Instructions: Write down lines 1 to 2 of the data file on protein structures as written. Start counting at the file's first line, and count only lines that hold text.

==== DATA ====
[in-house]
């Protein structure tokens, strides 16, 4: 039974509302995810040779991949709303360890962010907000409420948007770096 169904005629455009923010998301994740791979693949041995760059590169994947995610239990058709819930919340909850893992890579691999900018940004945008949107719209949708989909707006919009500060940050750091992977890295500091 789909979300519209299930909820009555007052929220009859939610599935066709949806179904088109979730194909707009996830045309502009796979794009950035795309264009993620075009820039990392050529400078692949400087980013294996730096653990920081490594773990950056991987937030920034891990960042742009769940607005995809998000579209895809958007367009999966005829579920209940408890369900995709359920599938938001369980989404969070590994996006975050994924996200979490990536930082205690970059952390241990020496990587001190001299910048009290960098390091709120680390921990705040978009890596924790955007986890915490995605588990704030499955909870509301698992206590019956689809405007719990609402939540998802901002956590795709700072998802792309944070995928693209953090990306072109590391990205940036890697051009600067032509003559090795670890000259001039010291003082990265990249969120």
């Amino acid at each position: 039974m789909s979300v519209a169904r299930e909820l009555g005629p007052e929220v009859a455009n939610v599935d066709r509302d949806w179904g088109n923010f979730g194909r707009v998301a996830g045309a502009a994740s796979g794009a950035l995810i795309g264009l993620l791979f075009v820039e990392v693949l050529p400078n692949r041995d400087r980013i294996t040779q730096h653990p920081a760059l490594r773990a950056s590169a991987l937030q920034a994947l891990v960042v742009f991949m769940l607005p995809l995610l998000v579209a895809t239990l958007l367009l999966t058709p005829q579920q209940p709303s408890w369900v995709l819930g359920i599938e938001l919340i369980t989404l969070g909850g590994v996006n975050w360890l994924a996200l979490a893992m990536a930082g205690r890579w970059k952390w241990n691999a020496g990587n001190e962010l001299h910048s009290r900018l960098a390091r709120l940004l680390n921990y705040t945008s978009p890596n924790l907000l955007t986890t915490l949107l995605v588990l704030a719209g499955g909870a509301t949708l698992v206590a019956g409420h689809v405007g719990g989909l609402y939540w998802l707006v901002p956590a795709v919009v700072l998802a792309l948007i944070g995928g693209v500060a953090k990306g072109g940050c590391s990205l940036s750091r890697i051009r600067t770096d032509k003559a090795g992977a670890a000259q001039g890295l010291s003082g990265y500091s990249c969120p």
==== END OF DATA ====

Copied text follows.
[in-house]
């Protein structure tokens, strides 16, 4: 039974509302995810040779991949709303360890962010907000409420948007770096 169904005629455009923010998301994740791979693949041995760059590169994947995610239990058709819930919340909850893992890579691999900018940004945008949107719209949708989909707006919009500060940050750091992977890295500091 789909979300519209299930909820009555007052929220009859939610599935066709949806179904088109979730194909707009996830045309502009796979794009950035795309264009993620075009820039990392050529400078692949400087980013294996730096653990920081490594773990950056991987937030920034891990960042742009769940607005995809998000579209895809958007367009999966005829579920209940408890369900995709359920599938938001369980989404969070590994996006975050994924996200979490990536930082205690970059952390241990020496990587001190001299910048009290960098390091709120680390921990705040978009890596924790955007986890915490995605588990704030499955909870509301698992206590019956689809405007719990609402939540998802901002956590795709700072998802792309944070995928693209953090990306072109590391990205940036890697051009600067032509003559090795670890000259001039010291003082990265990249969120």